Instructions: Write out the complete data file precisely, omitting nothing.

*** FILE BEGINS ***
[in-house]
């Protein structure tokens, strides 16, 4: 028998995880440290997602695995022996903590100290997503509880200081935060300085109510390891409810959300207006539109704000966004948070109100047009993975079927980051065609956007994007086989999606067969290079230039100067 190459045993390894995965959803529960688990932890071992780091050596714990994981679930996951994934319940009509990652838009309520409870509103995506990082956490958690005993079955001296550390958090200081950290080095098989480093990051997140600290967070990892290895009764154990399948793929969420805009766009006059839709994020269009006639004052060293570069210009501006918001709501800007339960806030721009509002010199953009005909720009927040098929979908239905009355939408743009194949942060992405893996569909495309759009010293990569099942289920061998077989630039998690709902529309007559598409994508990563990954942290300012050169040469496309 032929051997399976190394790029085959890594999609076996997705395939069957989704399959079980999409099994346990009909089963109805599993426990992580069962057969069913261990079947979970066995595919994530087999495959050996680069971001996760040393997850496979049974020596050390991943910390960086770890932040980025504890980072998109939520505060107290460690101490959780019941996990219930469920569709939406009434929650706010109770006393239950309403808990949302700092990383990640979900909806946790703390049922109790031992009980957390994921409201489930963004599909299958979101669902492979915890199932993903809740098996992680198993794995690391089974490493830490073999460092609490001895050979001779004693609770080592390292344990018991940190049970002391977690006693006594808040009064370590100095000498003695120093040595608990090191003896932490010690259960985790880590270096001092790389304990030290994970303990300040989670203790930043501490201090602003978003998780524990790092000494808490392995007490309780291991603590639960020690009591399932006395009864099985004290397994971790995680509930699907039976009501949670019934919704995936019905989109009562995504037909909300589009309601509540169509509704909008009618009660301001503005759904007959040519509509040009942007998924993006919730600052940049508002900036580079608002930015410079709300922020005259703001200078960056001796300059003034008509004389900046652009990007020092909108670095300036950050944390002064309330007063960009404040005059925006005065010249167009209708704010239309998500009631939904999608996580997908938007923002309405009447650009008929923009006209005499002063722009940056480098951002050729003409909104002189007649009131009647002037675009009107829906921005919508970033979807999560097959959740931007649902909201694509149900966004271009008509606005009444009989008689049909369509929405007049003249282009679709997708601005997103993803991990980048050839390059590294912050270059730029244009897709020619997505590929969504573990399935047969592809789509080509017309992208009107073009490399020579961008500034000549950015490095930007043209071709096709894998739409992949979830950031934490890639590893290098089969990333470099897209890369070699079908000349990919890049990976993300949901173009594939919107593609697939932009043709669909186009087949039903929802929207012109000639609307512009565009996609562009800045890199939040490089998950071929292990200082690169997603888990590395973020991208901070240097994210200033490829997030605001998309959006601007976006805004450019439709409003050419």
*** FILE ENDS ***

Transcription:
[in-house]
């Protein structure tokens, strides 16, 4: 028998995880440290997602695995022996903590100290997503509880200081935060300085109510390891409810959300207006539109704000966004948070109100047009993975079927980051065609956007994007086989999606067969290079230039100067 190459045993390894995965959803529960688990932890071992780091050596714990994981679930996951994934319940009509990652838009309520409870509103995506990082956490958690005993079955001296550390958090200081950290080095098989480093990051997140600290967070990892290895009764154990399948793929969420805009766009006059839709994020269009006639004052060293570069210009501006918001709501800007339960806030721009509002010199953009005909720009927040098929979908239905009355939408743009194949942060992405893996569909495309759009010293990569099942289920061998077989630039998690709902529309007559598409994508990563990954942290300012050169040469496309 032929051997399976190394790029085959890594999609076996997705395939069957989704399959079980999409099994346990009909089963109805599993426990992580069962057969069913261990079947979970066995595919994530087999495959050996680069971001996760040393997850496979049974020596050390991943910390960086770890932040980025504890980072998109939520505060107290460690101490959780019941996990219930469920569709939406009434929650706010109770006393239950309403808990949302700092990383990640979900909806946790703390049922109790031992009980957390994921409201489930963004599909299958979101669902492979915890199932993903809740098996992680198993794995690391089974490493830490073999460092609490001895050979001779004693609770080592390292344990018991940190049970002391977690006693006594808040009064370590100095000498003695120093040595608990090191003896932490010690259960985790880590270096001092790389304990030290994970303990300040989670203790930043501490201090602003978003998780524990790092000494808490392995007490309780291991603590639960020690009591399932006395009864099985004290397994971790995680509930699907039976009501949670019934919704995936019905989109009562995504037909909300589009309601509540169509509704909008009618009660301001503005759904007959040519509509040009942007998924993006919730600052940049508002900036580079608002930015410079709300922020005259703001200078960056001796300059003034008509004389900046652009990007020092909108670095300036950050944390002064309330007063960009404040005059925006005065010249167009209708704010239309998500009631939904999608996580997908938007923002309405009447650009008929923009006209005499002063722009940056480098951002050729003409909104002189007649009131009647002037675009009107829906921005919508970033979807999560097959959740931007649902909201694509149900966004271009008509606005009444009989008689049909369509929405007049003249282009679709997708601005997103993803991990980048050839390059590294912050270059730029244009897709020619997505590929969504573990399935047969592809789509080509017309992208009107073009490399020579961008500034000549950015490095930007043209071709096709894998739409992949979830950031934490890639590893290098089969990333470099897209890369070699079908000349990919890049990976993300949901173009594939919107593609697939932009043709669909186009087949039903929802929207012109000639609307512009565009996609562009800045890199939040490089998950071929292990200082690169997603888990590395973020991208901070240097994210200033490829997030605001998309959006601007976006805004450019439709409003050419």